Recent research studies have found a link between dietary management,

treatment methods, and GER disease in infants. That is why it is necessary to further discover innovative ways to implement dietary management, along with treatment methods into the nutritional field. This will be an essential way health care professionals can guide parents to help their infants develop healthy eating, and lifestyle habits. Most importantly, this will assist in reducing the development of GER disease in infants today. The main research question addressed throughout this literary review is the following: 

Does dietary management and proper treatment from the initial days of birth assist in averting the development of GER disease in infants? 

Literature Review

 Significance of Sleep in Neonates with GER

According to a current study, 25 healthy neonates showed that reflux episodes were higher when the infant was awake and that bolus migration was higher in active sleep but symptoms associations and characteristics of non-acid GER were not studied.3  Contrary to the findings from other research articles, Qureshi et al. indicated that small number of studies show a correlation between respiratory symptoms and GER disease in infants.3 In fact, the study conducted by Qureshi et al. discovered that mechanisms of symptom generation and adaptation are dissimilar in sleep and wake states underscoring the differential ability of infants to perceive esophageal sensitivity during sleep.3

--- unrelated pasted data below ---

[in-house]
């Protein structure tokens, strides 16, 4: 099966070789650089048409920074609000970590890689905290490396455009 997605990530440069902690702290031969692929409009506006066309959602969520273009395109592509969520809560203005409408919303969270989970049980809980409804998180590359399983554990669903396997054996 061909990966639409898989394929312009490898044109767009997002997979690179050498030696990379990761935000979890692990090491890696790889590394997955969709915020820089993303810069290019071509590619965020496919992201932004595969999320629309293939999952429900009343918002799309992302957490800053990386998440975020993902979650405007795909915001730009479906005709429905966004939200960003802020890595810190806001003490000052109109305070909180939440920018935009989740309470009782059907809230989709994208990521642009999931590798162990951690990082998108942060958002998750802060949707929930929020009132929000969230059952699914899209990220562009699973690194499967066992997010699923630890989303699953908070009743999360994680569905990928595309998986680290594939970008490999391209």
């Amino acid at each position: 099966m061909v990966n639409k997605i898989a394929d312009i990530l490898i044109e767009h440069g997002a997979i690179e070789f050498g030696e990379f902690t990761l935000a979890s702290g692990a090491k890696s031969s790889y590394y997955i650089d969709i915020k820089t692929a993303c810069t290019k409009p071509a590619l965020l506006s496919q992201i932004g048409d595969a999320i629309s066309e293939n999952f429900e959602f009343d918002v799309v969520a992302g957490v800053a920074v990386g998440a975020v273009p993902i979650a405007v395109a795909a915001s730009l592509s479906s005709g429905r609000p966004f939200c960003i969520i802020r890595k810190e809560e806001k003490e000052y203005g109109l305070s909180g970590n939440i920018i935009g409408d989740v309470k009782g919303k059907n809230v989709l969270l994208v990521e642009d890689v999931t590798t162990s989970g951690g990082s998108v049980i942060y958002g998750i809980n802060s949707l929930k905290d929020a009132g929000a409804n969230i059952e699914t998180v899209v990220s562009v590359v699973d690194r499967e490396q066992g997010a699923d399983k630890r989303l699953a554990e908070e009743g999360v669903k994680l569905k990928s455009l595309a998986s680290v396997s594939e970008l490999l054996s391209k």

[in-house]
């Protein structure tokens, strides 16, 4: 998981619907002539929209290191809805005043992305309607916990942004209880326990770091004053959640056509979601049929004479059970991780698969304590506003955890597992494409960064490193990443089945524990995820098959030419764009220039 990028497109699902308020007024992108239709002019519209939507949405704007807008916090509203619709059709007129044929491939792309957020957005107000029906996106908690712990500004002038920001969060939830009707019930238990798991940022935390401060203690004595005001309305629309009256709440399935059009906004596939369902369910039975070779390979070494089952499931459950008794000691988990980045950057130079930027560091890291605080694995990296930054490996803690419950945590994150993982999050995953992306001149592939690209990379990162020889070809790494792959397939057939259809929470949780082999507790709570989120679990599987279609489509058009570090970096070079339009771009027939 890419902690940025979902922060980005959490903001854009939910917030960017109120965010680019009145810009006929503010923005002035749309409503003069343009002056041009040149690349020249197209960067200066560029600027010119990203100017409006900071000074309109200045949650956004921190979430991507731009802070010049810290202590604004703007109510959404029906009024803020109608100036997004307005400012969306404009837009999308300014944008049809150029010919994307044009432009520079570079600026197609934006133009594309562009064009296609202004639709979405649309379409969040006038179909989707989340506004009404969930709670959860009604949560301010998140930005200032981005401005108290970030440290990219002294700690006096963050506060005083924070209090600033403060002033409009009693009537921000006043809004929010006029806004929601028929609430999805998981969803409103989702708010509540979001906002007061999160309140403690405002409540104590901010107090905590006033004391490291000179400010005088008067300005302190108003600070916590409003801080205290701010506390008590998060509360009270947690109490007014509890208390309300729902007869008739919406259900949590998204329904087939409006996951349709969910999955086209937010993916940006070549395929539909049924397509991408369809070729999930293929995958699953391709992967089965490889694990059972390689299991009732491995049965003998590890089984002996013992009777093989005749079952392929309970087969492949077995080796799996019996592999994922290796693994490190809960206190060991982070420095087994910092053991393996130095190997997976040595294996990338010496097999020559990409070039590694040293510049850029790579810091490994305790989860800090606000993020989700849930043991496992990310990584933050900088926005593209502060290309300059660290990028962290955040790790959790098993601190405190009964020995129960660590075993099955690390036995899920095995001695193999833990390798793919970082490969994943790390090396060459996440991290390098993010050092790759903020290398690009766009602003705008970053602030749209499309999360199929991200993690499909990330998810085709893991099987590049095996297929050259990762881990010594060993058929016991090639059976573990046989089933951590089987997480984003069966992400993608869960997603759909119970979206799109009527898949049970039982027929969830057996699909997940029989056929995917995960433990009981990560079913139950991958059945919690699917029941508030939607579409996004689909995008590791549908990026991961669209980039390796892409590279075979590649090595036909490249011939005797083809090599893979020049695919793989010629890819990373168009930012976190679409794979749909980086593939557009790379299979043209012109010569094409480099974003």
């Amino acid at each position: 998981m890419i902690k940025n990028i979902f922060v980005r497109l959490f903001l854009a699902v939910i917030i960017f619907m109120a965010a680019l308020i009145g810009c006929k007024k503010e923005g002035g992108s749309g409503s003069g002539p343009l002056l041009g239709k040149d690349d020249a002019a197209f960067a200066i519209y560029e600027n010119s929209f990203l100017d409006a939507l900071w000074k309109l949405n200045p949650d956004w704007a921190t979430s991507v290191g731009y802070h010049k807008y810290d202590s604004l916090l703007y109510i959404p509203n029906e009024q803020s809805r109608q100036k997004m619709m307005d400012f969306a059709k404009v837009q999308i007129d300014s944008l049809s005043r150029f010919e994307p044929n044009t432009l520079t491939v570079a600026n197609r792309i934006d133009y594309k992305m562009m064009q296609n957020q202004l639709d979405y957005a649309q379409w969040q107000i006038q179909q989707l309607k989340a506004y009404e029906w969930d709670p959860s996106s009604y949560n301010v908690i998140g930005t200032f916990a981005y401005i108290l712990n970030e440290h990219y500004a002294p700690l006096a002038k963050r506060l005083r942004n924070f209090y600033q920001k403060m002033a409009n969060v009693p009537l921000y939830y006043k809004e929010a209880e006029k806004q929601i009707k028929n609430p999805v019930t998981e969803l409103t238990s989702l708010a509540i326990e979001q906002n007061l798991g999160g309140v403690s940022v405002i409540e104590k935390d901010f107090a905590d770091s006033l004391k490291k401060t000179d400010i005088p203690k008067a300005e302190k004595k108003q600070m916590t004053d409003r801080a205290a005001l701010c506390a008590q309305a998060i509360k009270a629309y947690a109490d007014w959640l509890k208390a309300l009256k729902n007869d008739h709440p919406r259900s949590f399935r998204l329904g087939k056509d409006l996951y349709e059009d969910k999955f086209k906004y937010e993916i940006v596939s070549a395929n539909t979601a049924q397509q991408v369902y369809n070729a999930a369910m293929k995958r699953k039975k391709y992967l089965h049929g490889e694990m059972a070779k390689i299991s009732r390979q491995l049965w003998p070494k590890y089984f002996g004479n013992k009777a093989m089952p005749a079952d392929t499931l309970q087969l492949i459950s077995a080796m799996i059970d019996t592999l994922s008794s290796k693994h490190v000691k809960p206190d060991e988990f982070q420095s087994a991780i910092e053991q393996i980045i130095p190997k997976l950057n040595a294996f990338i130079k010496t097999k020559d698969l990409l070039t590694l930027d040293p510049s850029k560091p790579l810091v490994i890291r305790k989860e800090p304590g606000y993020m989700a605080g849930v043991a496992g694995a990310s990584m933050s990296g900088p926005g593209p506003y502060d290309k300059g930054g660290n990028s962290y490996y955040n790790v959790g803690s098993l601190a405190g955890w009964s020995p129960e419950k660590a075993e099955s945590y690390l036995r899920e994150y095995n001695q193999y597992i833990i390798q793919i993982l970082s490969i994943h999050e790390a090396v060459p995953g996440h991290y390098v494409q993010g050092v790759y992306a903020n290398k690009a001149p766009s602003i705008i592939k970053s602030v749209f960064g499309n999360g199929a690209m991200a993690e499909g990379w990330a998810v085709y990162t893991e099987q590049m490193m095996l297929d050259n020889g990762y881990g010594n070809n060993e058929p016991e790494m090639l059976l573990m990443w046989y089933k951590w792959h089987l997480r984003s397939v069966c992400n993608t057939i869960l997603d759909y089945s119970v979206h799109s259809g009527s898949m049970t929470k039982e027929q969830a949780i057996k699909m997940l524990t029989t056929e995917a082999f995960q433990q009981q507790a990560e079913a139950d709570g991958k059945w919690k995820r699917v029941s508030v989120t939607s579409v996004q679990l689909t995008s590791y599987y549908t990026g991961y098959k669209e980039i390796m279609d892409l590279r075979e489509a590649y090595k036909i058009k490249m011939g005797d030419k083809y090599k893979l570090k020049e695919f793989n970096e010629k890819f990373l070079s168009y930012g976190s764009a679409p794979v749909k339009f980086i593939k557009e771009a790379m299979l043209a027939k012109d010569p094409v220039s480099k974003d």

Methods

This research paper emphasized on reviewing five primary journal articles from 2015-2018. After performing some thorough search criteria, these articles were selected from PubMed and ScienceDirect. The studies included in these research articles mainly examined the link between dietary management, proper treatment methods, and the emergence of GER disease in infants. Moreover, studies that omitted infants and neonates were not part of this comprehensive review.

 

 

 

Table 1: Various Components of Literature Review

Author, Study Design, (Year)

Purpose

Study Population

Methods/ Interventions

Yan SQ et al.1 

Retrospective Cohort Study

(2015)

  • Examine prevention methods and its effects of massage on gastric volvulus (GV) in infants with GER.

  (N=180) GER induced pneumonia inpatients

 Iodine containing contrast uses to perform radiography of upper GI tract.

 Assessed 24 hour pH monitoring of the distal esophagus

  After procedures were performed, clinical effects estimated

Djeddi et al.2 

Retrospective Cohort Study

(2018)

  • Determine the relationship between GER related changes in sleep-wakefulness in neonates, and perinatal smoking exposures.

  (N=31) neonates with potential GER 

 Urine cotinine assay used to estimate tobacco smoke exposure

 Mann-Whitney U tests were performed among different experimental groups